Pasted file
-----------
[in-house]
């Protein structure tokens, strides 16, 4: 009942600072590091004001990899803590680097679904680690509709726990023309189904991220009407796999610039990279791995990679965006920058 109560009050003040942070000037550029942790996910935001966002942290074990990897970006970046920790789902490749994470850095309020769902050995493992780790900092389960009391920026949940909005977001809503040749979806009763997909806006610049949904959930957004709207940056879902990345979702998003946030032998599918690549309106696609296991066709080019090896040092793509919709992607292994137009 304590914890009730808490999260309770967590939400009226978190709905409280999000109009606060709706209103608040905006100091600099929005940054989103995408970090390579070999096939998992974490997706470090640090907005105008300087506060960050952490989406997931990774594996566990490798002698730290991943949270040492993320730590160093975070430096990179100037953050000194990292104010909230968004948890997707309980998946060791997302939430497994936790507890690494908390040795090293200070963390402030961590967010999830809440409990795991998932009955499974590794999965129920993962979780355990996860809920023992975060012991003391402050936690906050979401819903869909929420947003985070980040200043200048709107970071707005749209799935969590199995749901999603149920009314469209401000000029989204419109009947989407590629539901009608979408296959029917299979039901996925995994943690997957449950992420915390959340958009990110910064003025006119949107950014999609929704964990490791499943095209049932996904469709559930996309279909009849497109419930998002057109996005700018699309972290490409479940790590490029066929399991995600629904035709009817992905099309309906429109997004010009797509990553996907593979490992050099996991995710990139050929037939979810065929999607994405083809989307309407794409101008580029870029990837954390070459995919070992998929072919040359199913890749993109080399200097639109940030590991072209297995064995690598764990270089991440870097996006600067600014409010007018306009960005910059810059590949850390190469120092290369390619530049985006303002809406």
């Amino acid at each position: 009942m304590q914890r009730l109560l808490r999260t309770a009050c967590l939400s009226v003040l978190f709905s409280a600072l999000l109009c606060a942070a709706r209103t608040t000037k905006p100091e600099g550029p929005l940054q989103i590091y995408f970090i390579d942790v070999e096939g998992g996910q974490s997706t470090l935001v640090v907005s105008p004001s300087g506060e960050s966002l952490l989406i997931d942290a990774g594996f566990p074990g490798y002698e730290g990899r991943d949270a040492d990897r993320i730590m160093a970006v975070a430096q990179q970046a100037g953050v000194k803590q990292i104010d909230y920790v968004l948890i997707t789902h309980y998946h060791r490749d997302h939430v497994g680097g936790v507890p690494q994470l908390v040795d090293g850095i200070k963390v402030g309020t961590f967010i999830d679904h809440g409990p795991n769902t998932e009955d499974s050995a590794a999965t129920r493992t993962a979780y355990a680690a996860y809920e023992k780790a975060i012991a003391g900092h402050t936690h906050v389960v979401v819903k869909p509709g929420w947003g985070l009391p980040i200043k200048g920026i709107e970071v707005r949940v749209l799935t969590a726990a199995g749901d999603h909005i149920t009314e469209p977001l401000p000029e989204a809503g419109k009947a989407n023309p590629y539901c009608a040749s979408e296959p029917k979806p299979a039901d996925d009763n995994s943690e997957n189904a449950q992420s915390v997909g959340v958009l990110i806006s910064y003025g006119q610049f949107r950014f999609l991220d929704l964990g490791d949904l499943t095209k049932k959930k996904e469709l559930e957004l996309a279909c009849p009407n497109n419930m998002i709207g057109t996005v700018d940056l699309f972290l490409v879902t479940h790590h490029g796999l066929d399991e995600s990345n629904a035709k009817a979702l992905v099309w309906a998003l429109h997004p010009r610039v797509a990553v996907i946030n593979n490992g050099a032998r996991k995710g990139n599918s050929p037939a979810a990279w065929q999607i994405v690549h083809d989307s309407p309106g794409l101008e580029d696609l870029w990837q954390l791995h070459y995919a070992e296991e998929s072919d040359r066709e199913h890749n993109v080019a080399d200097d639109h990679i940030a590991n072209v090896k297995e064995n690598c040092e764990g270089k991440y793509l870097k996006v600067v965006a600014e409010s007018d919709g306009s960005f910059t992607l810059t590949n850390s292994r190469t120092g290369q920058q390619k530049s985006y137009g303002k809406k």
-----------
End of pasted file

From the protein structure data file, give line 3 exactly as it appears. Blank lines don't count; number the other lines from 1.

């Amino acid at each position: 009942m304590q914890r009730l109560l808490r999260t309770a009050c967590l939400s009226v003040l978190f709905s409280a600072l999000l109009c606060a942070a709706r209103t608040t000037k905006p100091e600099g550029p929005l940054q989103i590091y995408f970090i390579d942790v070999e096939g998992g996910q974490s997706t470090l935001v640090v907005s105008p004001s300087g506060e960050s966002l952490l989406i997931d942290a990774g594996f566990p074990g490798y002698e730290g990899r991943d949270a040492d990897r993320i730590m160093a970006v975070a430096q990179q970046a100037g953050v000194k803590q990292i104010d909230y920790v968004l948890i997707t789902h309980y998946h060791r490749d997302h939430v497994g680097g936790v507890p690494q994470l908390v040795d090293g850095i200070k963390v402030g309020t961590f967010i999830d679904h809440g409990p795991n769902t998932e009955d499974s050995a590794a999965t129920r493992t993962a979780y355990a680690a996860y809920e023992k780790a975060i012991a003391g900092h402050t936690h906050v389960v979401v819903k869909p509709g929420w947003g985070l009391p980040i200043k200048g920026i709107e970071v707005r949940v749209l799935t969590a726990a199995g749901d999603h909005i149920t009314e469209p977001l401000p000029e989204a809503g419109k009947a989407n023309p590629y539901c009608a040749s979408e296959p029917k979806p299979a039901d996925d009763n995994s943690e997957n189904a449950q992420s915390v997909g959340v958009l990110i806006s910064y003025g006119q610049f949107r950014f999609l991220d929704l964990g490791d949904l499943t095209k049932k959930k996904e469709l559930e957004l996309a279909c009849p009407n497109n419930m998002i709207g057109t996005v700018d940056l699309f972290l490409v879902t479940h790590h490029g796999l066929d399991e995600s990345n629904a035709k009817a979702l992905v099309w309906a998003l429109h997004p010009r610039v797509a990553v996907i946030n593979n490992g050099a032998r996991k995710g990139n599918s050929p037939a979810a990279w065929q999607i994405v690549h083809d989307s309407p309106g794409l101008e580029d696609l870029w990837q954390l791995h070459y995919a070992e296991e998929s072919d040359r066709e199913h890749n993109v080019a080399d200097d639109h990679i940030a590991n072209v090896k297995e064995n690598c040092e764990g270089k991440y793509l870097k996006v600067v965006a600014e409010s007018d919709g306009s960005f910059t992607l810059t590949n850390s292994r190469t120092g290369q920058q390619k530049s985006y137009g303002k809406k």